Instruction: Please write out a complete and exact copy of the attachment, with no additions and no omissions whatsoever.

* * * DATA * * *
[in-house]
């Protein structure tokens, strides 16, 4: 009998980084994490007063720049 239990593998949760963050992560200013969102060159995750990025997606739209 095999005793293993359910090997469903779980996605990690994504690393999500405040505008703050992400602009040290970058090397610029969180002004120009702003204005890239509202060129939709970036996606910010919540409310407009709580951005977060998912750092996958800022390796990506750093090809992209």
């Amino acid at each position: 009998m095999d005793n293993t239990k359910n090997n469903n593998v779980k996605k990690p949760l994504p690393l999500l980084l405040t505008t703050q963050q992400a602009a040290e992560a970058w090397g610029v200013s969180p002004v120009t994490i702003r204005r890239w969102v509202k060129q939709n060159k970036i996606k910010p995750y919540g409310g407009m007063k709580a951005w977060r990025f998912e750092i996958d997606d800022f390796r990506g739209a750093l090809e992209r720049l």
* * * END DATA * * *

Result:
[in-house]
């Protein structure tokens, strides 16, 4: 009998980084994490007063720049 239990593998949760963050992560200013969102060159995750990025997606739209 095999005793293993359910090997469903779980996605990690994504690393999500405040505008703050992400602009040290970058090397610029969180002004120009702003204005890239509202060129939709970036996606910010919540409310407009709580951005977060998912750092996958800022390796990506750093090809992209």
């Amino acid at each position: 009998m095999d005793n293993t239990k359910n090997n469903n593998v779980k996605k990690p949760l994504p690393l999500l980084l405040t505008t703050q963050q992400a602009a040290e992560a970058w090397g610029v200013s969180p002004v120009t994490i702003r204005r890239w969102v509202k060129q939709n060159k970036i996606k910010p995750y919540g409310g407009m007063k709580a951005w977060r990025f998912e750092i996958d997606d800022f390796r990506g739209a750093l090809e992209r720049l």